19C British Regency Rosewood Fold over Side Table with Lions Paw Feet. STUNNING Early 19th…
19C Irish Oak Wake Table.
PRESENTING a STUNNING and RARE Irish Oak ‘Wake’ Table from circa 1860 – 1880.
This table is in FABULOUS CONDITION. It has been ‘strengthened’ over the years with new supports/brackets (not visible from above)…..but otherwise it is in excellent original condition with a lovely RICH oak patina.
Tables like this were used In Ireland (and continue to be used as such to this day) as tables for holding a ‘Wake’.
They are often confused with ‘Hunt’ tables as both are very similar in design, shape and construction. A ‘Hunt’ Table was used for laying out food and drink at the local Manor House on the morning of the ‘fox hunt’.
The way to distinguish the difference between a ‘Wake’ and ‘Hunt’ Table is as follows:
The table is a gate-leg version of a wake table. It sits on 8 turned oak legs ending with hoofed bun feet. Both sides of the table are drop leaves supported by 2 extendable and hinged gate-legs on either side, with the central portion of the table being exactly the width and length of a coffin. Once the leaves are upright the table becomes oval in shape.
This table is slightly longer than most similar tables.
It comfortably sits 8.
These ‘Wake” and ‘Hunt’ Tables are currently very much in demand as they are very compatible with contemporary living. When not in use, they can be put up against a wall and act like a credenza for display, BUT when needed (for dinner parties, Easter, Thanksgiving, Xmas etc) they can be pulled forward and use as a dining table.
For many cultures, death is a semi-taboo subject, a happenstance to be dealt with in only the most serious somber manner. In that the ancient Celts believed that a person’s demise was the gateway to a better world, their rituals surrounding the event resonated with joy as well as sorrow. In all but the rarest cases, it was a time to share warm anecdotes and celebrate the accomplishments of the deceased, affording much needed comfort for grieving family and friends.
Originally, a wake was held in the family home, usually in the parlor from whence comes the term ‘funeral parlor’ used to describe modern undertaking establishments. Unlike today’s society that is awash with consumerism, in past ages personal possessions and household furnishings were meager, cherished, and commonly passed down generation to generation. One item that has survived but rarely is the ‘wake table.’ Consisting of a central plank flanked by two drop-down leaves, it was used for year-round dining but when a death occurred it would have become the focal furnishing of a wake as, with its side leaves folded down, the center plank was exactly the width of a coffin, enabling respectful mourners to approach the deceased for a final farewell.
Wakes were usually held several days after death, allowing friends who lived at a distance time to make the journey to pay their respects. At the moment of death all clocks in the house were stopped and time literally stood still until after the funeral service. As those closest to the deceased were often so distraught as to be unable to sleep, and it was believed to be bad luck to leave the body unattended, vigil was kept through the night, giving rise to the term ‘wake.’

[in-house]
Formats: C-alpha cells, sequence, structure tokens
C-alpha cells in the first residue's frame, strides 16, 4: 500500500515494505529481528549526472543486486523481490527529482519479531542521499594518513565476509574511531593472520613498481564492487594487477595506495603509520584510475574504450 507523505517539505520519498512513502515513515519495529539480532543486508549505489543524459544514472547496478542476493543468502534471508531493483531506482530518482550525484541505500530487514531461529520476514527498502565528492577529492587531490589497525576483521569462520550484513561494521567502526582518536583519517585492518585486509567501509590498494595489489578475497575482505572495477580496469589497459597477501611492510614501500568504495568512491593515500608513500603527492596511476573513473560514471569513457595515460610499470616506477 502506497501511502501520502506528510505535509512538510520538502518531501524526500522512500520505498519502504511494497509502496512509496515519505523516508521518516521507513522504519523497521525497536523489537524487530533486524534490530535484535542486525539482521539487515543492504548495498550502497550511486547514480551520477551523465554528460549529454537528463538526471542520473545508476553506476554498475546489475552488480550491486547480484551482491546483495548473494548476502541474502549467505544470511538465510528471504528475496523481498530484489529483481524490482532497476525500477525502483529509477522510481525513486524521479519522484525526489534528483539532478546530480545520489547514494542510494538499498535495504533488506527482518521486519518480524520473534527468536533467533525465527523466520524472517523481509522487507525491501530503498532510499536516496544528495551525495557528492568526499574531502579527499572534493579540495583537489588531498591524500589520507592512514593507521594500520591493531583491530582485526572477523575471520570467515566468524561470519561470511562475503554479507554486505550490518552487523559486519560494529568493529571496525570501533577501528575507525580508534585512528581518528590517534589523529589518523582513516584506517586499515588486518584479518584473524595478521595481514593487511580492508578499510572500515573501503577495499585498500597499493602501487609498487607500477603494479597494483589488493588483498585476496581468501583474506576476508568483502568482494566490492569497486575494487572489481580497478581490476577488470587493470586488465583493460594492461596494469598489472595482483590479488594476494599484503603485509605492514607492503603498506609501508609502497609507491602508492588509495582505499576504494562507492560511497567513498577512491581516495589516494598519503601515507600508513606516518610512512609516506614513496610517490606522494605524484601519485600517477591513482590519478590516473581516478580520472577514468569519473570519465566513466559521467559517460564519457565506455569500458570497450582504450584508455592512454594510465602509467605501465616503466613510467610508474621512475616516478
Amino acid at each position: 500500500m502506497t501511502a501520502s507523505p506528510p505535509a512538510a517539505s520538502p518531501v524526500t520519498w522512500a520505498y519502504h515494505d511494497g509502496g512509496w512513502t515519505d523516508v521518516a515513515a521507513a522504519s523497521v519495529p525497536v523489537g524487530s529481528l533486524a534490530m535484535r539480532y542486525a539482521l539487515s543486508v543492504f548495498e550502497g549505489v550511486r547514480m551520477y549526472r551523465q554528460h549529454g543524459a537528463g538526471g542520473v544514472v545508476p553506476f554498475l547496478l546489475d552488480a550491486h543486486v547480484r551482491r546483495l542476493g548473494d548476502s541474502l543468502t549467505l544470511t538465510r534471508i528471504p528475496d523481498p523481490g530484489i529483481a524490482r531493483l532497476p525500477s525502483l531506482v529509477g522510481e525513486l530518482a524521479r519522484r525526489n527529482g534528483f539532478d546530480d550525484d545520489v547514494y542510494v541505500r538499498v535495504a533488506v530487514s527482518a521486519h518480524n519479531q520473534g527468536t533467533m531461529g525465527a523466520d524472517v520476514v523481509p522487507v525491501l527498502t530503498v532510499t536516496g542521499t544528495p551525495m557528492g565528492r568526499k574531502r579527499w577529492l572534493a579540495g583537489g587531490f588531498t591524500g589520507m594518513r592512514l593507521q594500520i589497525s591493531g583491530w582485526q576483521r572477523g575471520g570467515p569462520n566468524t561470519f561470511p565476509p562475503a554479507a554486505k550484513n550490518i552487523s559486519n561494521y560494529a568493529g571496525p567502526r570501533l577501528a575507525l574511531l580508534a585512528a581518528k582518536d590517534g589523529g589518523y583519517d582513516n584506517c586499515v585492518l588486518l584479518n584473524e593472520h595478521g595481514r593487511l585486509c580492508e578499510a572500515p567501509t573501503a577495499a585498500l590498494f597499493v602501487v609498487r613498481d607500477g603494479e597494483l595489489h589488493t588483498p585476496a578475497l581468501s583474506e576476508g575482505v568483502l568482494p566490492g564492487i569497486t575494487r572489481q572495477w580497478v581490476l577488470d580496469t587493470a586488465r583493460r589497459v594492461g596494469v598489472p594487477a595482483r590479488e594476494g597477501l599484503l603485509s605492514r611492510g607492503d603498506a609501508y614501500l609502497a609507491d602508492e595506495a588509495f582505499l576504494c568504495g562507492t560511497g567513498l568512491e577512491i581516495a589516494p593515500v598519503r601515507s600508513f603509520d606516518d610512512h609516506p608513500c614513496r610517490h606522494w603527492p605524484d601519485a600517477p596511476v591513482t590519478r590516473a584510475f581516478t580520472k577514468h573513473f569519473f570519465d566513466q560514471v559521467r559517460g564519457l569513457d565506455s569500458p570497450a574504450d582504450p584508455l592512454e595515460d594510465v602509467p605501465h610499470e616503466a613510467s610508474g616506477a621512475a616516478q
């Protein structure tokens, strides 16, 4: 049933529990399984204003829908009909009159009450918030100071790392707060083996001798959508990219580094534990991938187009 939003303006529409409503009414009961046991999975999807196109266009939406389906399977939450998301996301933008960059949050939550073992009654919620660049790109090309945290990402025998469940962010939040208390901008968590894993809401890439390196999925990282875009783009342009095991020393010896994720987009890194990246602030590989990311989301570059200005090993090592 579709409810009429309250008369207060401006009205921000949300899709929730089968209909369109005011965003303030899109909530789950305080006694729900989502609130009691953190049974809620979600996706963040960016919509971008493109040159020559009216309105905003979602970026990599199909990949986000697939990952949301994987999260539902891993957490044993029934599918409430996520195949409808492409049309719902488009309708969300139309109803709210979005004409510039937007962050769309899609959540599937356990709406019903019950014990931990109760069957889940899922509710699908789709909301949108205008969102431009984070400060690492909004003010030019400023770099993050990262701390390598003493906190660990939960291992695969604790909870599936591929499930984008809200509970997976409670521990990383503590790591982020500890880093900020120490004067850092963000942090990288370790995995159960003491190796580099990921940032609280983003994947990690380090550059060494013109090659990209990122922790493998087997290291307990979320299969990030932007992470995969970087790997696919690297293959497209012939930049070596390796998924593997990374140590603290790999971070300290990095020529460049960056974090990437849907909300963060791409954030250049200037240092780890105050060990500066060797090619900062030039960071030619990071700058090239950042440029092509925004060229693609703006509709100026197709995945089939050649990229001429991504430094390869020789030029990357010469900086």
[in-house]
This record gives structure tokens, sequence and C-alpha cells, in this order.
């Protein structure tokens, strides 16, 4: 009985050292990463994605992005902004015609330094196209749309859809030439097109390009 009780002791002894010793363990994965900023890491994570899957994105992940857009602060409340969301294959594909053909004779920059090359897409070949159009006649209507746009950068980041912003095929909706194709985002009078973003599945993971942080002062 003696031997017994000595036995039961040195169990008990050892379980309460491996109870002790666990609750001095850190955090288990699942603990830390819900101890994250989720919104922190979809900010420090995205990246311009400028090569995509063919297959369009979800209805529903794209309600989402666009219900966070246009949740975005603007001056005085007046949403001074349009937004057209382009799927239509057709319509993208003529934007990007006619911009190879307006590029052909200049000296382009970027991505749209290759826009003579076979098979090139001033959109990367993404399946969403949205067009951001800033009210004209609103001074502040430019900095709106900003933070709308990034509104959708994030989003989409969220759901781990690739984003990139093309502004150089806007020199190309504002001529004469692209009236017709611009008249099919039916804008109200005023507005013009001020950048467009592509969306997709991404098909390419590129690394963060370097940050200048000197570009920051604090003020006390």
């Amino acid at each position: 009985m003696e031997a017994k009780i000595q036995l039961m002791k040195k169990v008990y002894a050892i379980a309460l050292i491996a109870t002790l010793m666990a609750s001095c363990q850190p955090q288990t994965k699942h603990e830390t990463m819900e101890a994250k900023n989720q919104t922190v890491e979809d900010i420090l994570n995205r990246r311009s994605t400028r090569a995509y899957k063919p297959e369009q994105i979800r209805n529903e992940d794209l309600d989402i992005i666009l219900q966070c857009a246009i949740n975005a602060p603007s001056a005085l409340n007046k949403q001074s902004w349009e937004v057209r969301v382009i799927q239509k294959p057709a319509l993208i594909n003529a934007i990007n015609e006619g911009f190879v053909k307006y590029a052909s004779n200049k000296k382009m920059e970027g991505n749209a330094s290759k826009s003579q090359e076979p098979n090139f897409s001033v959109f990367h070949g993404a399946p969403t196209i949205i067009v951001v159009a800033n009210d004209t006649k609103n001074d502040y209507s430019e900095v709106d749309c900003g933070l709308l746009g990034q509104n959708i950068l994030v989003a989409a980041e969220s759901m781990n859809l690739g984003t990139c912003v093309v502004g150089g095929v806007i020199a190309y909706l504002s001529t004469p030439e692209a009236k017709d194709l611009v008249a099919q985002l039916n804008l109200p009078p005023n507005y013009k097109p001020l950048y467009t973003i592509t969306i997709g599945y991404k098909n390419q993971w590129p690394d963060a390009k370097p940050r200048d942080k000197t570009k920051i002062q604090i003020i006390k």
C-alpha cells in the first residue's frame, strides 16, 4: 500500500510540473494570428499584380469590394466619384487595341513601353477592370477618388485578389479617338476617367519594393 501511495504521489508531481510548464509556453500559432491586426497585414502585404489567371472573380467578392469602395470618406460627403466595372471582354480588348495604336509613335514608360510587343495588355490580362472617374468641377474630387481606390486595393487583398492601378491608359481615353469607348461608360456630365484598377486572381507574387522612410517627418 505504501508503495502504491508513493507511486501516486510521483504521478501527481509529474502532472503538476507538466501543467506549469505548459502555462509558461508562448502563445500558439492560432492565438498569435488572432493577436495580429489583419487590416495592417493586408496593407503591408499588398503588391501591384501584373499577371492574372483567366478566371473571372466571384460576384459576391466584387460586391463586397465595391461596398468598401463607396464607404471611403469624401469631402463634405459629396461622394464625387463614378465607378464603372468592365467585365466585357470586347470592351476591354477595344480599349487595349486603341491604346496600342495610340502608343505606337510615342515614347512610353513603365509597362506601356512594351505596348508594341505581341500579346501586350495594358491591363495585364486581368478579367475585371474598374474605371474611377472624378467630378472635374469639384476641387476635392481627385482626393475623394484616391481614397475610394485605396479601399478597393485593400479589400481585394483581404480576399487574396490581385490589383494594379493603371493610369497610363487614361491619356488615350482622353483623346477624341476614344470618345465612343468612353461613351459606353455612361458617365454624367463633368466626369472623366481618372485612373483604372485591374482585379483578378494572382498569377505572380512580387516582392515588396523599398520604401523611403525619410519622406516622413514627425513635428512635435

So imbedded in Irish tradition is the custom of ‘waking’ that during the 19th century, it became common to hold a wake for the brave souls who sought to escape Ireland’s Great Famines by emigrating overseas. At these ‘American Wakes’ friends and family shared one last bittersweet uproarious time with those whom they would probably never in life see again. Just as, and most likely because, birth is a province exclusive to women, with the exception of the Last Rites of the Church performed by the parish priest, so too was it women’s charge to make all preparations for the deceased’s final public viewing. While the men sat talking in subdued tones, smoking, drinking uisce beatha (whiskey – the ‘water of life’), and often playing cards (with an unused hand dealt to the deceased), the wife or mother of the deceased was exempt from duties in deference to her grief. Meanwhile, neighbors known as mna cabhartha or ‘handy women’ cleaned, dressed and presented the body, opened all windows and doors so the departed soul could take wing, covered or removed any mirrors in the house lest someone spy the specter of death plotting to seize another victim, hung immaculate white sheets kept solely for waking the dead on and about the bier, and prepared food for those who would pay their last respects.
Women also played a key role during the wake itself, ‘keening’ vocal expression of the communal grief. While keening is usually equated with inarticulate wailing, it is often a sad song, a favorite perhaps of the deceased, or a lament composed on the spot extolling the departed’s virtue or circumstance of death. One such is Caoineadh Airt Ui Laoghaire. The late 18th c. epic poem tells of the life and tragic demise of Art O’ Laoghaire who was murdered by Abraham Morris at Carraig an Ime, County Cork on May 4, 1793. Composed extemporaneously at Art’s wake by his pregnant wife Eibhlin Dubh Ni Chonaill, the 390-line keening is one of the greatest love poems of the Irish language, one of its greatest laments, and one of the finest compositions to have survived from Irish oral literature.
On a lighter note:
19C Irish Oak ‘Wake’ Table.
Provenance: From a Private DFW Collection.
Dimensions: 95.75″ Long, Each leaf is 19.5″ deep and the central section is 20.75″ deep (Total: 59.75″ deep), It is 29.25″ tall. It has a Knee Clearance of 28.25″.
Condition: Overall in VERY GOOD condition for its age.